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National Health Service in the United Kingdom to Launch a Young People’s Gambling Addiction Service

Not so long ago, we assisted an online gambling operator with a challenging, but not unusual, situation. A young man became a new customer of the operator and deposited several thousand pounds within a short period of time. He then won a substantial amount of money, worth nearly six figures. In line with their regulatory responsibilities, the operator sought to confirm the customer’s source of funds before paying out the jackpot. When he was first contacted about the source of his funds, he found the process intrusive and was not prepared to accept that the operator was simply doing what was required of them before paying out. The customer provided certain documents but the operator felt that it did not support the level of the customer’s initial deposits. As is very often the case, the relationship between the parties swiftly deteriorated as the operator was forced to ask on several occasions for more documents and explanations of the material provided. Before long, the customer decided that the operator was simply looking for an excuse not to pay out his jackpot, and the relationship between him and the operator broke down. The customer threatened to report the operator to the authorities if it refused to pay him his winnings. He also refused to provide any more information to prove his source of funds.

The operator contacted us for assistance and we suggested that it might help if we contacted the customer as an independent party. Over the course of several long calls and various email exchanges, we developed a good rapport with the customer. We carefully explained to him the regulatory obligations on the operator and provided reassurance that it was not trying to avoid paying his winnings. He, in turn, was eventually happy to provide further documents, which ultimately provided comfort that his source of funds was legitimate, following which the operator promptly paid him his winnings. Whilst he was understandably agitated with the operator at first, he was also calm, polite, and reasonable. When he received confirmation that his winnings would be paid, he was as happy and excited as any young man would be to be receiving a life-altering amount of money. Just a few months later, we were shocked to learn that he was dead. He had committed suicide, following a string of gambling losses.

It was hard not to reflect upon this case whilst reading the news yesterday morning that the NHS is set to launch a young people’s gambling addiction service, as part of a new network of services for gambling addicts being rolled out as part of the NHS Long Term Plan. What struck us most when we reflected on this young man’s death was how, even after a series of long conversations with him, we had not picked up any indications that he was at risk of gambling-related harm, even less that he was in the kind of difficulties that might have resulted in the eventual outcome. It is possible, of course, that his problems started after we engaged with him, or that they were suppressed during our conversations. Whatever the truth, this unfortunate case is a powerful reminder of the risks that gambling can present and how difficult these issues can be to detect.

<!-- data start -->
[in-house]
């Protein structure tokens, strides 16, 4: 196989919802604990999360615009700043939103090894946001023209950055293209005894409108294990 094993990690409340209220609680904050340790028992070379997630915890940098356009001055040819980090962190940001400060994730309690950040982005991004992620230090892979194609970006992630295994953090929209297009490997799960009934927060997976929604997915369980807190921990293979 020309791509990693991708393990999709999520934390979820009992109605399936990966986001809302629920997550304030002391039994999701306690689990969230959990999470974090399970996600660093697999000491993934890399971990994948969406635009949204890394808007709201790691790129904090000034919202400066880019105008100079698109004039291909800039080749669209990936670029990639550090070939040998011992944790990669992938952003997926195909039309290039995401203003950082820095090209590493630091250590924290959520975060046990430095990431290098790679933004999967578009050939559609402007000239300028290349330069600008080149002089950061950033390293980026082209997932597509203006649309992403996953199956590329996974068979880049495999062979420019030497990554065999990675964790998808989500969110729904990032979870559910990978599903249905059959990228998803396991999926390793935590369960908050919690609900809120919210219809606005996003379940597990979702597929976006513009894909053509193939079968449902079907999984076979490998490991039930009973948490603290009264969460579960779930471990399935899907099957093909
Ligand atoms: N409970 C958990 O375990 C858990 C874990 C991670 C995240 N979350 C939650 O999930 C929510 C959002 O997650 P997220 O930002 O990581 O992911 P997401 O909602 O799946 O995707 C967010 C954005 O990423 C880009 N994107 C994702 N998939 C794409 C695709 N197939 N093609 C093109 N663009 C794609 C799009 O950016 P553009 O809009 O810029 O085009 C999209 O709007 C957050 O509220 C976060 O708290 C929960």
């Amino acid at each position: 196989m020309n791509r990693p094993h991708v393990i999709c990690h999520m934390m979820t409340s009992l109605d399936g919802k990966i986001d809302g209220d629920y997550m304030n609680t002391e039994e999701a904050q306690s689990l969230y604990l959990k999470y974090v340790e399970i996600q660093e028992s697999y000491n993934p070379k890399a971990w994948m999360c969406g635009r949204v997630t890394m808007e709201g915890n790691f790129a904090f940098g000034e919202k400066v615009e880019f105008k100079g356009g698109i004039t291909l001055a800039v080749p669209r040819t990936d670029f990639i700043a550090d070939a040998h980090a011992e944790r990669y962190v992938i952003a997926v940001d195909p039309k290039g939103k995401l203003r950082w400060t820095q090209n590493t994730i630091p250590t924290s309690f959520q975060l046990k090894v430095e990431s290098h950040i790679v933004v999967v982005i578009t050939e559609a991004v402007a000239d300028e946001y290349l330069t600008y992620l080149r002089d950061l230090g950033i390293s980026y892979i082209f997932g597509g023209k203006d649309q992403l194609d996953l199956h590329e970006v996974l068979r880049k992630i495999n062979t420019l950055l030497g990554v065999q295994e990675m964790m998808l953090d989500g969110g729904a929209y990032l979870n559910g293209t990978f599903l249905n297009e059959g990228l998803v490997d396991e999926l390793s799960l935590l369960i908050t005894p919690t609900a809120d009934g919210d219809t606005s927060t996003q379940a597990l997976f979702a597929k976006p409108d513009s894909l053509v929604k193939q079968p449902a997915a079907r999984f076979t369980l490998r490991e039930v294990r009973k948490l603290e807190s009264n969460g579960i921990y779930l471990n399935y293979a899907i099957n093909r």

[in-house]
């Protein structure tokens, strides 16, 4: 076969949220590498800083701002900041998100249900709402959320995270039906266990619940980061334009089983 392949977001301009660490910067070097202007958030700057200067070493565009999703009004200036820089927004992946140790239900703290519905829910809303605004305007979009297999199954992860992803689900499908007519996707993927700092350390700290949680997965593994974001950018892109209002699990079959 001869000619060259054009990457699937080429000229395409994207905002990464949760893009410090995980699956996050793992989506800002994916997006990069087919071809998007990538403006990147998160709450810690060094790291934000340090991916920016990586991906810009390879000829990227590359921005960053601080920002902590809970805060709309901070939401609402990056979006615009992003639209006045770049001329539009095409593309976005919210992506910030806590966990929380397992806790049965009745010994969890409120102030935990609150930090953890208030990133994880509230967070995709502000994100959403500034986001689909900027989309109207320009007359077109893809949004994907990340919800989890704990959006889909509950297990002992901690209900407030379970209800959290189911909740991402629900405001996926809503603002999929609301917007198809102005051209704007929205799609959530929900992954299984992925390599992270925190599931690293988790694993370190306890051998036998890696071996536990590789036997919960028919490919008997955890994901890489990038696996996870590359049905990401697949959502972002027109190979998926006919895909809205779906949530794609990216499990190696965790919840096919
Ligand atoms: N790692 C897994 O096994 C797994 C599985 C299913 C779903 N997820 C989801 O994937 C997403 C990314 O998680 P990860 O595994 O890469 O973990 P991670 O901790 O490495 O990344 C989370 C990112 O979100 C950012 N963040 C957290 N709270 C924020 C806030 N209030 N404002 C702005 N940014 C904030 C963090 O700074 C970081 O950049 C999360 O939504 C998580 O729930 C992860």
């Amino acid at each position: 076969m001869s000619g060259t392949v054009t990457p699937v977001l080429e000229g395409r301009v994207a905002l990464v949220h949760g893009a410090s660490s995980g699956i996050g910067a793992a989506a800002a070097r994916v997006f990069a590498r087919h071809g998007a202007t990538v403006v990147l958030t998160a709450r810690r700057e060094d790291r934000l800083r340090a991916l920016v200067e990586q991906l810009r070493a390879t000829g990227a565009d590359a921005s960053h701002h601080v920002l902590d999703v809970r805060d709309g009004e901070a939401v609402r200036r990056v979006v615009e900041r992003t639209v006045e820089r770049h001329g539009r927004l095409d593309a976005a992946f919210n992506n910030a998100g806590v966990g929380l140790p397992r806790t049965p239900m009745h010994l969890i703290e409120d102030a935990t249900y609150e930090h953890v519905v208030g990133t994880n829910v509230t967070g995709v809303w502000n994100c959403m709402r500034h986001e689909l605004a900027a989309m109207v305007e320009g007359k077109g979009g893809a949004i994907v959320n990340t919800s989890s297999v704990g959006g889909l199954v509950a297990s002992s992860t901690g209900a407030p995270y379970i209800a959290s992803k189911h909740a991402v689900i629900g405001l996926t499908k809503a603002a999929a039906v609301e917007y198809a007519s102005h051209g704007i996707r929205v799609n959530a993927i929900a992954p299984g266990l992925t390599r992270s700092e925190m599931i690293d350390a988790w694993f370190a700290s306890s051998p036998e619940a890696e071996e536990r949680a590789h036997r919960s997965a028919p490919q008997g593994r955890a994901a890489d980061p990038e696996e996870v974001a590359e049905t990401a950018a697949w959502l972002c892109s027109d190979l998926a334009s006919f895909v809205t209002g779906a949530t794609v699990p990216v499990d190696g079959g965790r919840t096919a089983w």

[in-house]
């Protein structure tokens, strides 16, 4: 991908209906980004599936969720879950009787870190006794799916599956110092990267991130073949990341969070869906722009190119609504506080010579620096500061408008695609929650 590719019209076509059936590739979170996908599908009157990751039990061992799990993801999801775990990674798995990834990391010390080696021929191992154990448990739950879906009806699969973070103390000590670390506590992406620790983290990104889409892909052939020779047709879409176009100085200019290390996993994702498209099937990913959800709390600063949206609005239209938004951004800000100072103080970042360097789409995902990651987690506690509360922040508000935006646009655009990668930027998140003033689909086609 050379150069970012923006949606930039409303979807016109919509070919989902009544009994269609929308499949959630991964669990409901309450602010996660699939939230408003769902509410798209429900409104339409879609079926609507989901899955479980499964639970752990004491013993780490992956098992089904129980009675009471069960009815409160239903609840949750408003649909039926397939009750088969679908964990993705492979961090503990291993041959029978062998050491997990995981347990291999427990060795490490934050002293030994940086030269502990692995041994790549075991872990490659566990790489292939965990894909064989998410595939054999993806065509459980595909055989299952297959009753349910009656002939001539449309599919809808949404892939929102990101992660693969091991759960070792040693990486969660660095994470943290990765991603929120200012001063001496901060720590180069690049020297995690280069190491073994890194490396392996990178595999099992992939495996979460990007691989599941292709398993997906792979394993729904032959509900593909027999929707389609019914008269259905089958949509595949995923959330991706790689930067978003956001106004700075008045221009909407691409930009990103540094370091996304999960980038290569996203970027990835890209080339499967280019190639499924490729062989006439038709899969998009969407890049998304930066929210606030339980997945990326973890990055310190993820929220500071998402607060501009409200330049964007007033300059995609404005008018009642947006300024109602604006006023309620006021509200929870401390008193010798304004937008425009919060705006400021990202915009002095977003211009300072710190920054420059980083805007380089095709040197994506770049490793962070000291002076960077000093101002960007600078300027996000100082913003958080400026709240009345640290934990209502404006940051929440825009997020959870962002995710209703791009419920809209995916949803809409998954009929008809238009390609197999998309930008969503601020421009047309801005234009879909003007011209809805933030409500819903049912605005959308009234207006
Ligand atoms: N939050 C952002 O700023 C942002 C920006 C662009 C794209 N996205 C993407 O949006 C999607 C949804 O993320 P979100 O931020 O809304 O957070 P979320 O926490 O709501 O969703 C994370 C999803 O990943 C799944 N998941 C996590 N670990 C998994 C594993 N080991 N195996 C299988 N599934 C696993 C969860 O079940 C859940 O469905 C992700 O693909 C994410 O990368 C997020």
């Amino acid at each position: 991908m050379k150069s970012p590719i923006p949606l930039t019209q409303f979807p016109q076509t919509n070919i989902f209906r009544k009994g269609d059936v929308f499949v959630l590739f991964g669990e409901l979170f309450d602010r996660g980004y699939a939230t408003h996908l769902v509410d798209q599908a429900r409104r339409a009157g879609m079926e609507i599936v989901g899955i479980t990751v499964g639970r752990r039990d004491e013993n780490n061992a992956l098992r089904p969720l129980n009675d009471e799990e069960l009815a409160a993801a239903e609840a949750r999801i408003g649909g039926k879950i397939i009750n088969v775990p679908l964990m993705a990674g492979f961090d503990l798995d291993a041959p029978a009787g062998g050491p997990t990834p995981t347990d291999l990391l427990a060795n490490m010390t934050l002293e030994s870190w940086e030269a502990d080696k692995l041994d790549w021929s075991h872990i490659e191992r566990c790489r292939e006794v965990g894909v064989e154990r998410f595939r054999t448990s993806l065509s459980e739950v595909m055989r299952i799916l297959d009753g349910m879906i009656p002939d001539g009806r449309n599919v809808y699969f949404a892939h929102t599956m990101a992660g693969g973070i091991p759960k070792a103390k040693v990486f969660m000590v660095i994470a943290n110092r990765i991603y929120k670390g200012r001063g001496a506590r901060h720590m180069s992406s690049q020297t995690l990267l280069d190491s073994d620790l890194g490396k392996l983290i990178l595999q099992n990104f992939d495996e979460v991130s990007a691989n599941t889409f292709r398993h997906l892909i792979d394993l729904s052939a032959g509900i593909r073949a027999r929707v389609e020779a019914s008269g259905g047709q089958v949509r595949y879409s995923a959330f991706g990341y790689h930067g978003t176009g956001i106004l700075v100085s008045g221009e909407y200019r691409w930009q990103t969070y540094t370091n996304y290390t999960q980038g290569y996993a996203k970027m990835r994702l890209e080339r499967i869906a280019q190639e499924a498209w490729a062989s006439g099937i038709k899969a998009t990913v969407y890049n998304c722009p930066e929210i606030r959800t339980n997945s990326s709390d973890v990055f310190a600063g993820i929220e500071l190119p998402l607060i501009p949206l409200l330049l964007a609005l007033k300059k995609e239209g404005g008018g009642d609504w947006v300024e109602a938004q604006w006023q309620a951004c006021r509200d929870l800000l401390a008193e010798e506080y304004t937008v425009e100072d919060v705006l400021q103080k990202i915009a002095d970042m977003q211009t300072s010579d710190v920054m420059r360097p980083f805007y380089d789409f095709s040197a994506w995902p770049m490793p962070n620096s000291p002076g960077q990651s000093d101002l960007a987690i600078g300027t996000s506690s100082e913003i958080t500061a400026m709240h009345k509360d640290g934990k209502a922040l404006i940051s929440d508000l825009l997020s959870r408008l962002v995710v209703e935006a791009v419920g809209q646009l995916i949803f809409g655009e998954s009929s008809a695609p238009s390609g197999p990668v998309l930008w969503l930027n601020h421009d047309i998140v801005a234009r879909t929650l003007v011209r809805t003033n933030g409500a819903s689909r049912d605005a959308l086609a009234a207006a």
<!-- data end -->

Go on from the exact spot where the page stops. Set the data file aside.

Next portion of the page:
We work with a range of operators who struggle on a daily basis with the very difficult question of how to fulfil their responsible gambling (“RG”) obligations, and how to prevent customers from experiencing gambling related harm. To their credit, we have seen those same operators take creative, thoughtful and pragmatic approaches to the problem, often developing innovative algorithms and other tools designed to try and identify potential warning signs so that their specialist colleagues can step in, where necessary, to protect customers who may be placing themselves at risk. Whilst no operator would consider themselves perfect, those with whom we work clearly take this issue seriously. They make genuine attempts to analyse customer data and interact with customers who might be at risk, often in circumstances where, in reality, they are unlikely to suffer any harm whatsoever.